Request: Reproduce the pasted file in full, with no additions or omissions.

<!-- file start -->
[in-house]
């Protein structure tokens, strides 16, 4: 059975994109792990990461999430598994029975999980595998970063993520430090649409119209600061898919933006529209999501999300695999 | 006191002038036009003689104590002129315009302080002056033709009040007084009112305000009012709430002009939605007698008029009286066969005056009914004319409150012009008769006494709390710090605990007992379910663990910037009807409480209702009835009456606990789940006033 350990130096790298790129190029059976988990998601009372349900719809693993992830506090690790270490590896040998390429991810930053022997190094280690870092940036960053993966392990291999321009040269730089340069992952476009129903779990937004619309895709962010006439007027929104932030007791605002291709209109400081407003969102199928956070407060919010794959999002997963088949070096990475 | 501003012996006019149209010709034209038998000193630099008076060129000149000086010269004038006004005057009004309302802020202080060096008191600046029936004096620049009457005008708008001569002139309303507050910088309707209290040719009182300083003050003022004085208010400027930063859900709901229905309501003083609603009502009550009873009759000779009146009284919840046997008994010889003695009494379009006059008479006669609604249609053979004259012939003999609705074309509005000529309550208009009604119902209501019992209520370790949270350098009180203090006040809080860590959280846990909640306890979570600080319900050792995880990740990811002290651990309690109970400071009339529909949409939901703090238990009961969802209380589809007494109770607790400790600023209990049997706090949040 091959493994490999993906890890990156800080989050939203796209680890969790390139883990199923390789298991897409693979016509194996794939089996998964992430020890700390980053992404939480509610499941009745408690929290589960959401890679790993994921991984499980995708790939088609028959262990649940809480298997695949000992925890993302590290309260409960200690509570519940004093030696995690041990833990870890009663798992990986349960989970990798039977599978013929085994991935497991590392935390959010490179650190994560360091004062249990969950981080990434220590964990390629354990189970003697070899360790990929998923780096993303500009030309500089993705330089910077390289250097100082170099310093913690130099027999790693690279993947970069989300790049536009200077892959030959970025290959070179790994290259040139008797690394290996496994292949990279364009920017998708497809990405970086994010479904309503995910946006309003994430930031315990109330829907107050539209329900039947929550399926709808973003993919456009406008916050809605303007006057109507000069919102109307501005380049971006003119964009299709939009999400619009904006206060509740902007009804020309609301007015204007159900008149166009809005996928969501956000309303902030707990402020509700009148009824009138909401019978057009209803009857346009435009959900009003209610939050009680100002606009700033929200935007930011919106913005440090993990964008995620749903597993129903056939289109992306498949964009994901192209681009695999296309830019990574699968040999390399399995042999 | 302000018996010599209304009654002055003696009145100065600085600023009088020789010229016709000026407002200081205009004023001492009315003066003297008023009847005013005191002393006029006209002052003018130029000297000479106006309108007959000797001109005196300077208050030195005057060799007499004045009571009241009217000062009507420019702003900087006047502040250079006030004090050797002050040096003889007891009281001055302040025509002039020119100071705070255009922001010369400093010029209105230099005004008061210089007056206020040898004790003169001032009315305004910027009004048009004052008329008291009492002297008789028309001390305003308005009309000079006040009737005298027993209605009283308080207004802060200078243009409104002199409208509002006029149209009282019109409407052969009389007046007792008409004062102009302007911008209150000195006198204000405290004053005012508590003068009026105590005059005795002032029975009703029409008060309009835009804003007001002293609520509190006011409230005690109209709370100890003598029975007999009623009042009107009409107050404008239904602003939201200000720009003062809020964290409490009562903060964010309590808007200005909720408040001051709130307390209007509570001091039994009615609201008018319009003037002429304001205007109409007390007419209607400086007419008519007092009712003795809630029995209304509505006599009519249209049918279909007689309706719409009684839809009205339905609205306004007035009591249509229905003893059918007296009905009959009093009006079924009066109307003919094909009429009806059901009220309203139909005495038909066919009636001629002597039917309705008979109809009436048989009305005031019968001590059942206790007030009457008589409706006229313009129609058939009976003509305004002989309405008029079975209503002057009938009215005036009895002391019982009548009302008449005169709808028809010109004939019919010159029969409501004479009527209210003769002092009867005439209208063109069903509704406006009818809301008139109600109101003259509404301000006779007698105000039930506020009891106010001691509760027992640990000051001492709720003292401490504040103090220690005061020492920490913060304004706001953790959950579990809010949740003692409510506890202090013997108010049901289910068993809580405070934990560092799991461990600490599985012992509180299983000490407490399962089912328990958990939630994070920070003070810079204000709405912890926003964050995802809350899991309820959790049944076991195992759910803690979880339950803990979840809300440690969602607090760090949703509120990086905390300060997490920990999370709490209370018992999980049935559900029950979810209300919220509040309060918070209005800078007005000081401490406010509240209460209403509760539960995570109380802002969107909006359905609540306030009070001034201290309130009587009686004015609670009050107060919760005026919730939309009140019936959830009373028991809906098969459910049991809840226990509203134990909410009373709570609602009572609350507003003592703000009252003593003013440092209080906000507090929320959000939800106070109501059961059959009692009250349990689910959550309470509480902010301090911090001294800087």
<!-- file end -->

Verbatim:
[in-house]
């Protein structure tokens, strides 16, 4: 059975994109792990990461999430598994029975999980595998970063993520430090649409119209600061898919933006529209999501999300695999 | 006191002038036009003689104590002129315009302080002056033709009040007084009112305000009012709430002009939605007698008029009286066969005056009914004319409150012009008769006494709390710090605990007992379910663990910037009807409480209702009835009456606990789940006033 350990130096790298790129190029059976988990998601009372349900719809693993992830506090690790270490590896040998390429991810930053022997190094280690870092940036960053993966392990291999321009040269730089340069992952476009129903779990937004619309895709962010006439007027929104932030007791605002291709209109400081407003969102199928956070407060919010794959999002997963088949070096990475 | 501003012996006019149209010709034209038998000193630099008076060129000149000086010269004038006004005057009004309302802020202080060096008191600046029936004096620049009457005008708008001569002139309303507050910088309707209290040719009182300083003050003022004085208010400027930063859900709901229905309501003083609603009502009550009873009759000779009146009284919840046997008994010889003695009494379009006059008479006669609604249609053979004259012939003999609705074309509005000529309550208009009604119902209501019992209520370790949270350098009180203090006040809080860590959280846990909640306890979570600080319900050792995880990740990811002290651990309690109970400071009339529909949409939901703090238990009961969802209380589809007494109770607790400790600023209990049997706090949040 091959493994490999993906890890990156800080989050939203796209680890969790390139883990199923390789298991897409693979016509194996794939089996998964992430020890700390980053992404939480509610499941009745408690929290589960959401890679790993994921991984499980995708790939088609028959262990649940809480298997695949000992925890993302590290309260409960200690509570519940004093030696995690041990833990870890009663798992990986349960989970990798039977599978013929085994991935497991590392935390959010490179650190994560360091004062249990969950981080990434220590964990390629354990189970003697070899360790990929998923780096993303500009030309500089993705330089910077390289250097100082170099310093913690130099027999790693690279993947970069989300790049536009200077892959030959970025290959070179790994290259040139008797690394290996496994292949990279364009920017998708497809990405970086994010479904309503995910946006309003994430930031315990109330829907107050539209329900039947929550399926709808973003993919456009406008916050809605303007006057109507000069919102109307501005380049971006003119964009299709939009999400619009904006206060509740902007009804020309609301007015204007159900008149166009809005996928969501956000309303902030707990402020509700009148009824009138909401019978057009209803009857346009435009959900009003209610939050009680100002606009700033929200935007930011919106913005440090993990964008995620749903597993129903056939289109992306498949964009994901192209681009695999296309830019990574699968040999390399399995042999 | 302000018996010599209304009654002055003696009145100065600085600023009088020789010229016709000026407002200081205009004023001492009315003066003297008023009847005013005191002393006029006209002052003018130029000297000479106006309108007959000797001109005196300077208050030195005057060799007499004045009571009241009217000062009507420019702003900087006047502040250079006030004090050797002050040096003889007891009281001055302040025509002039020119100071705070255009922001010369400093010029209105230099005004008061210089007056206020040898004790003169001032009315305004910027009004048009004052008329008291009492002297008789028309001390305003308005009309000079006040009737005298027993209605009283308080207004802060200078243009409104002199409208509002006029149209009282019109409407052969009389007046007792008409004062102009302007911008209150000195006198204000405290004053005012508590003068009026105590005059005795002032029975009703029409008060309009835009804003007001002293609520509190006011409230005690109209709370100890003598029975007999009623009042009107009409107050404008239904602003939201200000720009003062809020964290409490009562903060964010309590808007200005909720408040001051709130307390209007509570001091039994009615609201008018319009003037002429304001205007109409007390007419209607400086007419008519007092009712003795809630029995209304509505006599009519249209049918279909007689309706719409009684839809009205339905609205306004007035009591249509229905003893059918007296009905009959009093009006079924009066109307003919094909009429009806059901009220309203139909005495038909066919009636001629002597039917309705008979109809009436048989009305005031019968001590059942206790007030009457008589409706006229313009129609058939009976003509305004002989309405008029079975209503002057009938009215005036009895002391019982009548009302008449005169709808028809010109004939019919010159029969409501004479009527209210003769002092009867005439209208063109069903509704406006009818809301008139109600109101003259509404301000006779007698105000039930506020009891106010001691509760027992640990000051001492709720003292401490504040103090220690005061020492920490913060304004706001953790959950579990809010949740003692409510506890202090013997108010049901289910068993809580405070934990560092799991461990600490599985012992509180299983000490407490399962089912328990958990939630994070920070003070810079204000709405912890926003964050995802809350899991309820959790049944076991195992759910803690979880339950803990979840809300440690969602607090760090949703509120990086905390300060997490920990999370709490209370018992999980049935559900029950979810209300919220509040309060918070209005800078007005000081401490406010509240209460209403509760539960995570109380802002969107909006359905609540306030009070001034201290309130009587009686004015609670009050107060919760005026919730939309009140019936959830009373028991809906098969459910049991809840226990509203134990909410009373709570609602009572609350507003003592703000009252003593003013440092209080906000507090929320959000939800106070109501059961059959009692009250349990689910959550309470509480902010301090911090001294800087």